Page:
The Global Wind Energy Council (GWEC) issued a report summing the 2017 results in the sphere of global wind energy:
During the last year, the global cumulative wind capacity increased by 52.57 GW. However, it is worth mentioning that the global wind energy has been showing a drop in the new capacity commissioning rate for two successive years: with the record-setting 62.6 GW commissioned in 2015, the rate dropped to 54.6 GW in 2016.
The global cumulative installed wind power capacity reached 539.58 GW by the end of 2017.
The report provides an analysis of the industry development by region.
Asia stands out as a leader in construction of wind power facilities: it commissioned 24.4 GW of new capacity with 19.5 GW - in China (which accounts for 35% of new wind turbines worldwide). It is worth mentioning that the wind power growth rates in Asia have been on the decline for two successive years. It is primarily due to the drop in capacity growth rates in China: in 2015, the growth was 30.5 GW, dropping to 23 GW in 2016.
Unlike in Asia, the European cumulative wind capacity growth rates are on the rise: 16.8 GW was added in 2017, including 15.7 GW in the EU. Last year, Germany and the UK take the lead by adding 6.6 GW and 4.3 GW, accordingly.
In North America, the growth rates are on the decline. The USA accounts for a vast majority of new turbines: 7 GW out of the cumulative 7.8 GW on the continent.
Brazil stands out in Latin America and the Caribbean, adding 2 GW out of the cumulative 2.6 GW.
Only two countries in the united African and Pacific region show a noticeable growth: South Africa (621 MW) and Australia (245 MW).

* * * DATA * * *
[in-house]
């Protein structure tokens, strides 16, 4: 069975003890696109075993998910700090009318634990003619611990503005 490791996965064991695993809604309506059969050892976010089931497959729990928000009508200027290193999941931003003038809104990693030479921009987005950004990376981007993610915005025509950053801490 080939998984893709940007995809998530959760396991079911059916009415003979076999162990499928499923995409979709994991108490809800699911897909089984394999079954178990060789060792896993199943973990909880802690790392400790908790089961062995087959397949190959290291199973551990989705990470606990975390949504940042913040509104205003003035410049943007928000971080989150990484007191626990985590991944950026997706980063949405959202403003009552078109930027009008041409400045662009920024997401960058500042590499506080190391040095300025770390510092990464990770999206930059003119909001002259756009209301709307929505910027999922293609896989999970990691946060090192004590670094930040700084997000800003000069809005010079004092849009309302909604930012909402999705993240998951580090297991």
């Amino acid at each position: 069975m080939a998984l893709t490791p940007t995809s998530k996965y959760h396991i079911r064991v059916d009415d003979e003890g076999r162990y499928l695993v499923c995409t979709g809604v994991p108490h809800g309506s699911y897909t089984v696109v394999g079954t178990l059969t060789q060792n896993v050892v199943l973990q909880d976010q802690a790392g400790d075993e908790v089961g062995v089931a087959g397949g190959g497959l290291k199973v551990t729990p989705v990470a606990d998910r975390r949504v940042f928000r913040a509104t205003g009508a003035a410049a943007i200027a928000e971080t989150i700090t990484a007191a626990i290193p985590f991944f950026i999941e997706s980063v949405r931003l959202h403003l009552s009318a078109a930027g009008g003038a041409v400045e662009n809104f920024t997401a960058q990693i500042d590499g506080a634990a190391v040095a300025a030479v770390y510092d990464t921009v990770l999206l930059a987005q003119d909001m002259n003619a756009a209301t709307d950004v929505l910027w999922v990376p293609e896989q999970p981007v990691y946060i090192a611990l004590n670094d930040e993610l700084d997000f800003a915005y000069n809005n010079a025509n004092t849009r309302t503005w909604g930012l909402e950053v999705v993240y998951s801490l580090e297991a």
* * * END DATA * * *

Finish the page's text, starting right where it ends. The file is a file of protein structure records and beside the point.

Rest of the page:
Thus, according to the 2017 results, the top three countries in global cumulative wind power capacity are still China (188.2 GW, 35%), the USA (89 GW, 17%) and Germany (56.1 GW, 10%). The share of the top 10 countries of the rating in the global wind energy mix is 85%.
In 2017, the cumulative offshore wind power capacity grew by 4.3 GW amounting to 18.8 GW worldwide. The United Kingdom remains the absolute global leader in this field.
According to Steve Sawyer, GWEC Secretary-General, these figures point at the rapid development of global wind energy in the process of transition to market relations, and its ability to compete on equal footing with other substantially more subsidized sources of energy generation. In most markets, wind energy becomes the most competitive energy generation technology. Mr Sawyer states that the drop in capacity growth rates is due to legislative barriers in a number of jurisdictions stifling global integration processes. Moreover, 2017 saw a sharp decline in prices per kWh of electricity generated by wind turbines, resulting in lower profits for the sector's entire production chain. A decline in profits is still a small price to pay for an energy revolution that will supply the world with the maximum amount of cheap energy without the use of fossil fuels.